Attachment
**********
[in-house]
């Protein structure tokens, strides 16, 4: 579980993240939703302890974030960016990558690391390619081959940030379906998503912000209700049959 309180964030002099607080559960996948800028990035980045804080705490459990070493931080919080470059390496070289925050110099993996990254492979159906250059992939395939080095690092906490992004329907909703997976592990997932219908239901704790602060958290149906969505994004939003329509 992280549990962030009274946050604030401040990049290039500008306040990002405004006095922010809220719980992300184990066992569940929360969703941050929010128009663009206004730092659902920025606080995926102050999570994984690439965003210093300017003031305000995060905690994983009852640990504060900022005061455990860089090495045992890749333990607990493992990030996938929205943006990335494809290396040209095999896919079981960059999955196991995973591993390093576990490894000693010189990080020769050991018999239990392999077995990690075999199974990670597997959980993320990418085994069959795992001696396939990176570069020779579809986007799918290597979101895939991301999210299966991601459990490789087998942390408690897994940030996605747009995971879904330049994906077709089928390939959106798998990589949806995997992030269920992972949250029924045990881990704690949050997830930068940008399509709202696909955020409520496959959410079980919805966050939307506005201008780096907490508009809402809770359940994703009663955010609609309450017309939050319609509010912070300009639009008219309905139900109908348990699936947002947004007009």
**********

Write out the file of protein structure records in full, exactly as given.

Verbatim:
[in-house]
């Protein structure tokens, strides 16, 4: 579980993240939703302890974030960016990558690391390619081959940030379906998503912000209700049959 309180964030002099607080559960996948800028990035980045804080705490459990070493931080919080470059390496070289925050110099993996990254492979159906250059992939395939080095690092906490992004329907909703997976592990997932219908239901704790602060958290149906969505994004939003329509 992280549990962030009274946050604030401040990049290039500008306040990002405004006095922010809220719980992300184990066992569940929360969703941050929010128009663009206004730092659902920025606080995926102050999570994984690439965003210093300017003031305000995060905690994983009852640990504060900022005061455990860089090495045992890749333990607990493992990030996938929205943006990335494809290396040209095999896919079981960059999955196991995973591993390093576990490894000693010189990080020769050991018999239990392999077995990690075999199974990670597997959980993320990418085994069959795992001696396939990176570069020779579809986007799918290597979101895939991301999210299966991601459990490789087998942390408690897994940030996605747009995971879904330049994906077709089928390939959106798998990589949806995997992030269920992972949250029924045990881990704690949050997830930068940008399509709202696909955020409520496959959410079980919805966050939307506005201008780096907490508009809402809770359940994703009663955010609609309450017309939050319609509010912070300009639009008219309905139900109908348990699936947002947004007009």